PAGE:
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Summary of major findings of the Heart Protection Study
• Cholesterol-lowering with statin treatment reduced the risk of heart attacks and strokes by at least one third, as well as reducing the need for arterial surgery, angioplasty and amputations.
• Substantial reductions in these “major vascular events” were found in a very wide range of high-risk patients for whom there had previously been uncertainty about using cholesterol-lowering treatment, including:
– women as well as men;
– people aged over 70 as well as younger people;
– people who have diabetes, narrowing of arteries in their legs or a history of stroke, as well as those who already have heart disease;
– people with blood levels of total cholesterol below 5 mmol/l (approx. 200 mg/dl) or ‘bad’ LDL cholesterol below 3mmol/l (approx. 120mg/dl), as well as those considered to have ‘high’ levels.
• About 5 years of statin treatment typically prevented these major vascular events in:
– 100 of every 1,000 people who have previously had a heart attack
– 80 of every 1,000 people with angina or some other evidence of coronary heart disease
– 70 of every 1,000 patients who have previously had a stroke
– 70 of every 1,000 patients with occlusive disease in leg or other arteries
– 70 of every 1,000 people with diabetes
• In addition, continued treatment with a statin prevented further major vascular events and deaths in those people who had already had one heart attack or stroke.
• The benefits of treatment increased throughout the 5-year study treatment period, so more prolonged use of a statin would be expected to produce even bigger benefits.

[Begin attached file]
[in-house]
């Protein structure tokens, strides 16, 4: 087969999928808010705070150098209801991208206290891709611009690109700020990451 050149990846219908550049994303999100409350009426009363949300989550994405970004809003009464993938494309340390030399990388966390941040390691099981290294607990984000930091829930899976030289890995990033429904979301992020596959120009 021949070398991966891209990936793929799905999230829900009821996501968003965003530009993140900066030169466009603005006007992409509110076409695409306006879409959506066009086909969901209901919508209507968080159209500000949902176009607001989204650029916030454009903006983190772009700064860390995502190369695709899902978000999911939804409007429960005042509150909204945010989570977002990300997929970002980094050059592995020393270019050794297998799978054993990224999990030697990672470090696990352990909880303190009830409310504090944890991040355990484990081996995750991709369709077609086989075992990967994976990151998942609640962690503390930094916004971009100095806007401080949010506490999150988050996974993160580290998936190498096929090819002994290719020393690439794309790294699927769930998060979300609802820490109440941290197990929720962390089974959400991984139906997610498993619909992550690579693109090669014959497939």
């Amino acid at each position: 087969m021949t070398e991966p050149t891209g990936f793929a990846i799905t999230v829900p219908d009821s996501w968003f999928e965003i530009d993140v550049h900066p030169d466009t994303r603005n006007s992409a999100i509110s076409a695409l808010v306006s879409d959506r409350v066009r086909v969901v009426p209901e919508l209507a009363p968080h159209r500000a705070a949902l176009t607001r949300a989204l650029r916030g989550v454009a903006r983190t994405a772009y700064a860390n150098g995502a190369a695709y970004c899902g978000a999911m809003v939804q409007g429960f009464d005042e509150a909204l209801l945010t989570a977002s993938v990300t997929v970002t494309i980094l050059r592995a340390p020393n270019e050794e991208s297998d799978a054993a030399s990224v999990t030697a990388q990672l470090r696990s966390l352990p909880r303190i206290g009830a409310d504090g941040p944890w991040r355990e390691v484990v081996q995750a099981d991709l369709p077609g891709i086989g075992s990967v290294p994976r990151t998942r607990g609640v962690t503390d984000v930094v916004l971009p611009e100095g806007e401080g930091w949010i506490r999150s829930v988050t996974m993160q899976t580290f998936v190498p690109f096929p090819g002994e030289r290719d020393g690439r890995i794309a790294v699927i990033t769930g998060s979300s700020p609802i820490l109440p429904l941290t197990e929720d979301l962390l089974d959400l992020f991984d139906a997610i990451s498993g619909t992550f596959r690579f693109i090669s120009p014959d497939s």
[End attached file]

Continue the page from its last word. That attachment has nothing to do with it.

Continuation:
• The benefits of statins were additional to those of other treatments used to prevent heart attacks or strokes, such as aspirin and blood pressure-lowering drugs
• The trial provides uniquely reliable evidence about the safety of the 40 mg simvastatin daily regimen used. There was no support for previous concerns about possible adverse effects of lowering cholesterol on particular non-vascular causes of death, on cancers or on strokes due to bleeding.
Based on WHO estimates of the numbers of people with coronary heart disease, stroke and diabetes, it can be estimated that the results are relevant to the treatment of some hundreds of millions of people worldwide (see table). If an extra 10 million high-risk people were to start statin treatment this would save about 50,000 lives each year and would prevent similar numbers from suffering non-fatal heart attacks or strokes.
*WHO Global Health Statistics (Murray CJL & Lopez AD, 1996): Estimates of numbers of people at all ages with coronary heart disease (angina), with stroke and with diabetes in 1990. NOTE: Some people may have more than one of these conditions and so be included in more than one column (i.e. there is some “double counting” due to overlap), but similar statistics are not readily available for people with other occlusive arterial disease (which would tend to under-estimate the size of the population to which the study results are relevant).
†Established Market Economies are Australia, Canada, Europe, Japan, New Zealand and US. WHO prevalence estimates for countries or areas within regions are not currently available, but (based on population size) the numbers of people with these conditions would be expected to be about 17M in US, 26M in Europe and 4M in UK alone.